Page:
Michael Wei and Lucy Hornby
China may launch an antimonopoly probe into BHP Billiton's
China will also review the merger of two Russian potash firms -- Uralkali
The report was another indicator that China, as the world's biggest importer of fertiliser, is wary of further concentration in the market, following BHP Billiton's launch of a hostile bid for Potash Corp
But it was unclear what steps, if any, Chinese regulators could take in opposition to the bid.
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BHP declined to comment on the Chinese newspaper report, and China's Ministry of Commerce was not immediately available to comment.
BHP has said the deal only needs approvals from regulators in Canada and the United States, where Potash Corp sells around half its production.
China buys around 7 percent of the output of Potash Corp, which controls around one-fifth of world production of the key crop nutrient. Potash demand in the country has been growing by around 5-8 percent a year, faster than other fertilisers.
BHP Billiton does not currently produce any potash but does have potash resources it could develop in the future, including the massive Jansen project in Canada. The mine would begin producing in 2016 at the earliest, if the company approves development in 2011.
China's largest fertiliser distributor, Sinofert Holdings Ltd <0297.HK>, said last week it was worried about the impact that a BHP deal would have but would not say if its parent, Sinochem, was planning a rival offer.
Government departments and state-owned Sinochem Group have held meetings recently to review the possible impact the two high profile acquisitions could have on China and about possible countermeasures, according to the source quoted by China Business News on Wednesday.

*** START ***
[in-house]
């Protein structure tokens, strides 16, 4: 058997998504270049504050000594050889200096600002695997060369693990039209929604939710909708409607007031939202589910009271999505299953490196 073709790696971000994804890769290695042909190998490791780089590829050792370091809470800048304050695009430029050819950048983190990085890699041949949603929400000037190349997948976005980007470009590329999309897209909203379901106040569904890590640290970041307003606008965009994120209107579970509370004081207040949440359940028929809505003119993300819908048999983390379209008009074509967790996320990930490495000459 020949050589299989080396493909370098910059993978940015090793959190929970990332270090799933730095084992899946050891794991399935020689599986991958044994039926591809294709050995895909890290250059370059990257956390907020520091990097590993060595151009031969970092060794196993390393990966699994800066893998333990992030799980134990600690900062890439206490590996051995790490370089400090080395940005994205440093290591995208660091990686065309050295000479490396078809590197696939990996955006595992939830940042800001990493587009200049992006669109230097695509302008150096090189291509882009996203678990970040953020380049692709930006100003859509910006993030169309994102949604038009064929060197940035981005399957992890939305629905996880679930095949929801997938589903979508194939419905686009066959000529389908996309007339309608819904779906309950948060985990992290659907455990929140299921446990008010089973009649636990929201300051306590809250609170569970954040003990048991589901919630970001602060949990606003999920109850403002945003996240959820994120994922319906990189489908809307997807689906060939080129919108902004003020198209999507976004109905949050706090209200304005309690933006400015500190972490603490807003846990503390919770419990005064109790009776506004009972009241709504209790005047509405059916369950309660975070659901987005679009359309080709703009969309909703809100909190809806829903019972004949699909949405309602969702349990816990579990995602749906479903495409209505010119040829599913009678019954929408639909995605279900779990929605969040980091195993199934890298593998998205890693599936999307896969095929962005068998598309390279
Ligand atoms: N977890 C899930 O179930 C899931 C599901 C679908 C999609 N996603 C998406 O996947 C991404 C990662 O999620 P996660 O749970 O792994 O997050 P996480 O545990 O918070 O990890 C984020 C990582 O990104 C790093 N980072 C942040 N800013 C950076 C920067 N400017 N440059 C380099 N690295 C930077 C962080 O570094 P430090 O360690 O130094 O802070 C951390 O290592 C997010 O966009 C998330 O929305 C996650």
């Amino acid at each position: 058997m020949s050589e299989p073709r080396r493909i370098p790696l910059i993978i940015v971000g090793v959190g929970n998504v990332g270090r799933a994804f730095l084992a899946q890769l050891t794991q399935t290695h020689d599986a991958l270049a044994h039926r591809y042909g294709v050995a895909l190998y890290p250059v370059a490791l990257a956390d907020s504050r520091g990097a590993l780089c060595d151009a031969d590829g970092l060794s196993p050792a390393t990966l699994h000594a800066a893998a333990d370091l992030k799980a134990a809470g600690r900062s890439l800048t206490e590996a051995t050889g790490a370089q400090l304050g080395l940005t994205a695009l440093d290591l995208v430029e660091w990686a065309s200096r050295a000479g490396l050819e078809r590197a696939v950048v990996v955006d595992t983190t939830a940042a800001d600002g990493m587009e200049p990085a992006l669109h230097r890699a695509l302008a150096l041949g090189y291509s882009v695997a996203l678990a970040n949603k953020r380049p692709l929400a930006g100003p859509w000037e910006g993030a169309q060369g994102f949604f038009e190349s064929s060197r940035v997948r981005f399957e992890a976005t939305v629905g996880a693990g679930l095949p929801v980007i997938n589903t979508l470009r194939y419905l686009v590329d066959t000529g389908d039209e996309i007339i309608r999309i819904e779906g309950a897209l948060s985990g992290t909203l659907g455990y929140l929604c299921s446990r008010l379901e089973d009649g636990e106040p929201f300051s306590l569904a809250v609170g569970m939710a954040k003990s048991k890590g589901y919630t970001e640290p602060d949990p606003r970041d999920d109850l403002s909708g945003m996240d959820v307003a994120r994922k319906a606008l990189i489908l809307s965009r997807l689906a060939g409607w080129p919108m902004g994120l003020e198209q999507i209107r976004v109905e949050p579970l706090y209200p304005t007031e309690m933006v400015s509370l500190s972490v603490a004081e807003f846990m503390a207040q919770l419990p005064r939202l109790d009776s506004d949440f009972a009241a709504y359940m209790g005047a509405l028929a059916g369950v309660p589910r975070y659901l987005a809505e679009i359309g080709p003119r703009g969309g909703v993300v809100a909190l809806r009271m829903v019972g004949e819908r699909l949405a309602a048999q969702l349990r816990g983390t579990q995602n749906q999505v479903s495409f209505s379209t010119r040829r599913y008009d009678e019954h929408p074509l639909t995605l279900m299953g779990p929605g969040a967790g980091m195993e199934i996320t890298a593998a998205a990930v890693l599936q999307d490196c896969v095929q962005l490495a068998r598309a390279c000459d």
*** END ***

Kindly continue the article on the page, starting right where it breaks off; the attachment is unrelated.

BHP may yet have to submit paperwork on the deal to China's anti-monopoly regulators.
According to Chinese law, its regulators have jurisdiction over a foreign merger if two of the parties each have over 400 million yuan ($58.7 million) in sales in China in the last fiscal year and if their worldwide sales exceed 10 billion yuan. The BHP Billiton bid for Potash Corp appears to meet that criteria.
BHP Billiton may argue that since it currently does not produce potash, a takeover of Potash Corp would represent a change in ownership hands but no increase in market share.
However, Chinese regulators when evaluating the deal could take into account future production from deposits that BHP owns, including the Jansen mine, in projecting future market dominance.
China's ability to enforce rulings in cases where neither party to the merger has operations or assets in China is so far untested.
The test case is in fact BHP's proposed merger of its Australian iron ore operations with those of Rio Tinto. Chinese authorities have yet to rule on that merger, although Chinese officials and the steel industry are adamantly opposed.
A Chinese fertiliser expert said there is concern about BHP getting control of Potash Corp adding to its own large potash reserves.
So in terms of buying this resource, or negotiating, the Chinese government and people don't want to see this kind of concentration, Chen Li, a fertiliser expert at China National Chemical Information Centre, told Reuters Insider television.
But this is a market operation, and no-one can block it. So we can only rely on our own efforts to overcome the difficulties if the takeover succeeds, she said, referring to efforts to raise output in China and at Chinese-owned assets overseas.
Industry analysts have mentioned Chinese companies or the government's sovereign wealth fund as possible counter-bidders against BHP.
On Tuesday, the Canadian province of Saskatchewan, the home of takeover target Potash Corp, said it would have lots of concerns about a Chinese sovereign fund or state-owned company buying part or all of the company.
Potash Corp shares last traded at $147.25, 13 percent above BHP's offer on bets that BHP will have to raise its offer or another company or consortium will enter the fray.
BHP shares jumped 2.3 percent to A$37.91 in line with the broader Australian market <.AXJO>.
(Additional reporting by Ken Wills in BEIJING and Sonali Paul in MELBOURNE; Editing by Lincoln Feast)